No Benchmarking in LOs LO7611

Brock Vodden (
Sun, 26 May 1996 00:37:28 -0400

Replying to LO7591 --

At 08:44 AM 5/24/96 PDT, you wrote:

>I am looking for information along the lines of what kind of actions have
>been taken to make improvements and the RESULTS of the changes. Most of
>my focus is on management processes, not engineering or manufacturing. Of
>special interest is the area of linking strategic planning and the Malcolm
>Baldrige criteria. I have been monitoring the list for a couple of weeks
>and found something I have to reply to.

I think your multi-faceted approach is similar to the way I would approach
this type of challenge. Strategic Planning is where I would star as well
in terms of involving stakeholders in a "public" manner. I would only add
that in a situation where I am not personally familiar with those
stakeholders, I would want to spend a considerable amount of time meeting
them individually and in small groups so give myself an immersion into the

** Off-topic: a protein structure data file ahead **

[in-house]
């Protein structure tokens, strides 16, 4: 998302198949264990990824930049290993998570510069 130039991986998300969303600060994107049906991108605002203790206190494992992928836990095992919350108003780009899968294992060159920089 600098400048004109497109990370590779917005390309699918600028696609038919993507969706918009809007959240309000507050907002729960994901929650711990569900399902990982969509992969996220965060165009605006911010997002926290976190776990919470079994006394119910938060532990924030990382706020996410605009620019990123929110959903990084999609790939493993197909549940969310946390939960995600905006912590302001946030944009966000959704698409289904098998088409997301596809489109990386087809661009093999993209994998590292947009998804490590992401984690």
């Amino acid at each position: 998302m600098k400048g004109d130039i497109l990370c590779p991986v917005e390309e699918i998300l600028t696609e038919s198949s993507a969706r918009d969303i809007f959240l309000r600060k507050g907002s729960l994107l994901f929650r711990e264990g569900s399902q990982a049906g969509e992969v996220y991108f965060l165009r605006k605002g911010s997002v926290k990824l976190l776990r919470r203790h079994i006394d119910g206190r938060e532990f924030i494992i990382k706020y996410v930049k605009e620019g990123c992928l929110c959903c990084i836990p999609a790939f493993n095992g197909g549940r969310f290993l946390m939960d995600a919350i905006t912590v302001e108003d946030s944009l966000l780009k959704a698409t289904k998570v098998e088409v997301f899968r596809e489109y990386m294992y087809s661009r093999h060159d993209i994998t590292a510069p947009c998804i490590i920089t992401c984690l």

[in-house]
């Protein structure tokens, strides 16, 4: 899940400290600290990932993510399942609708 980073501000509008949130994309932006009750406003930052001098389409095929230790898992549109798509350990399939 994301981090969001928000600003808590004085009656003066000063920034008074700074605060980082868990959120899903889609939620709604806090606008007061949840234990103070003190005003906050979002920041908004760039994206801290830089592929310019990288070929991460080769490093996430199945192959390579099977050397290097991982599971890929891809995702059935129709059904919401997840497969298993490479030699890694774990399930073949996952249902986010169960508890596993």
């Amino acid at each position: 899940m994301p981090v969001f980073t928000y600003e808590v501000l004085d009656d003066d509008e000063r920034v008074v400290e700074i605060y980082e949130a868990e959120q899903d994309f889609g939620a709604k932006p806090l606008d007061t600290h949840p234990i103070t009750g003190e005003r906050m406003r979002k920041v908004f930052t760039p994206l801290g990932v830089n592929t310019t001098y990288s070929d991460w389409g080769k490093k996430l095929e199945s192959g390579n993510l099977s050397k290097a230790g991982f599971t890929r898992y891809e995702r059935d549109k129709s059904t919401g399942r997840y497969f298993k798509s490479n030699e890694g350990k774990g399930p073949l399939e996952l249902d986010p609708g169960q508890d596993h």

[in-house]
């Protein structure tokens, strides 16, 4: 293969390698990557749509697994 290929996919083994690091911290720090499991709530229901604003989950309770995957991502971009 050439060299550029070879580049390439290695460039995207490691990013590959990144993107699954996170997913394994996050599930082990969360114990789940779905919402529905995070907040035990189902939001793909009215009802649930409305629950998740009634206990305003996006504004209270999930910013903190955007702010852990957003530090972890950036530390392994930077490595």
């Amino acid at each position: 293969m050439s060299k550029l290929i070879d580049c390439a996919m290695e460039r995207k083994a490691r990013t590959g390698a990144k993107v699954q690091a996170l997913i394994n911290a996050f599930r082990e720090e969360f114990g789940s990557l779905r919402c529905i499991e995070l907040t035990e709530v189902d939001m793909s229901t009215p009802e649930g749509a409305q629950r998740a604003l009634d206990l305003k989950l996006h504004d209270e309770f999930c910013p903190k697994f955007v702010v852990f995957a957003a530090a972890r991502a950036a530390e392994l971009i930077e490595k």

spectrum of values, attitudes, visions, beliefs, etc. that these people
will bring to my planning process. As much as possible, I like to strive
to eliminate the possibility of large surprises when I begin to hold SP
sessions. (Of course, surprises always occur, but the striving prepares
you for averting a few disasters along the way.)

In addition to the benchmarking, and Action Workouts, the use of
Information Modeling and Process Modeling can help to give you and your
colleagues another view of the same areas at a high level and moving down
to any level of granularity you feel is useful. In fact there is software
available to support in an integrated fashion those processes Strategic
Planning, Process Modeling, Data Modeling, through to systems design. One
that I know of is being used by the US military in a major re-engineering
of DoD operations.

I find that just as individuals have different learning styles, different
people respond to different ways of perceiving information. Your
multi-faceted approach gives you an array of presentation styles which
have a better chance of getting your discoveries across to your clients
than a single style.

Brock Vodden


Brock Vodden Vodden Consulting Business Process Improvement "Where People and Systems Meet"

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